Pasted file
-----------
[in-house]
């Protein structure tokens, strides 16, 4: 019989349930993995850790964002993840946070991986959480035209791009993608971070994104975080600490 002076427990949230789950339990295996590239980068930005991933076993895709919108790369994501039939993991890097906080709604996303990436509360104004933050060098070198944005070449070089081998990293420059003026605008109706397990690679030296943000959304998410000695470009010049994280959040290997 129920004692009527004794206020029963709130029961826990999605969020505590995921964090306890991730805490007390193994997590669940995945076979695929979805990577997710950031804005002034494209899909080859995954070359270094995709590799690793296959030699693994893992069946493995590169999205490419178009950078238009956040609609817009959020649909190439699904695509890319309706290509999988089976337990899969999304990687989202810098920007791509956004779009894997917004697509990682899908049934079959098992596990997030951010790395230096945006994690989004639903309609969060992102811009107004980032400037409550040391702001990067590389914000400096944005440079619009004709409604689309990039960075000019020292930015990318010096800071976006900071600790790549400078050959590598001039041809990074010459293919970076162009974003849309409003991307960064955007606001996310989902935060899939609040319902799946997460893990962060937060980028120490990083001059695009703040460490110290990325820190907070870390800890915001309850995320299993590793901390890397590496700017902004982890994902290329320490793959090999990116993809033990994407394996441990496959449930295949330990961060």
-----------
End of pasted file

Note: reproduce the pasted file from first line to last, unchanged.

[in-house]
């Protein structure tokens, strides 16, 4: 019989349930993995850790964002993840946070991986959480035209791009993608971070994104975080600490 002076427990949230789950339990295996590239980068930005991933076993895709919108790369994501039939993991890097906080709604996303990436509360104004933050060098070198944005070449070089081998990293420059003026605008109706397990690679030296943000959304998410000695470009010049994280959040290997 129920004692009527004794206020029963709130029961826990999605969020505590995921964090306890991730805490007390193994997590669940995945076979695929979805990577997710950031804005002034494209899909080859995954070359270094995709590799690793296959030699693994893992069946493995590169999205490419178009950078238009956040609609817009959020649909190439699904695509890319309706290509999988089976337990899969999304990687989202810098920007791509956004779009894997917004697509990682899908049934079959098992596990997030951010790395230096945006994690989004639903309609969060992102811009107004980032400037409550040391702001990067590389914000400096944005440079619009004709409604689309990039960075000019020292930015990318010096800071976006900071600790790549400078050959590598001039041809990074010459293919970076162009974003849309409003991307960064955007606001996310989902935060899939609040319902799946997460893990962060937060980028120490990083001059695009703040460490110290990325820190907070870390800890915001309850995320299993590793901390890397590496700017902004982890994902290329320490793959090999990116993809033990994407394996441990496959449930295949330990961060």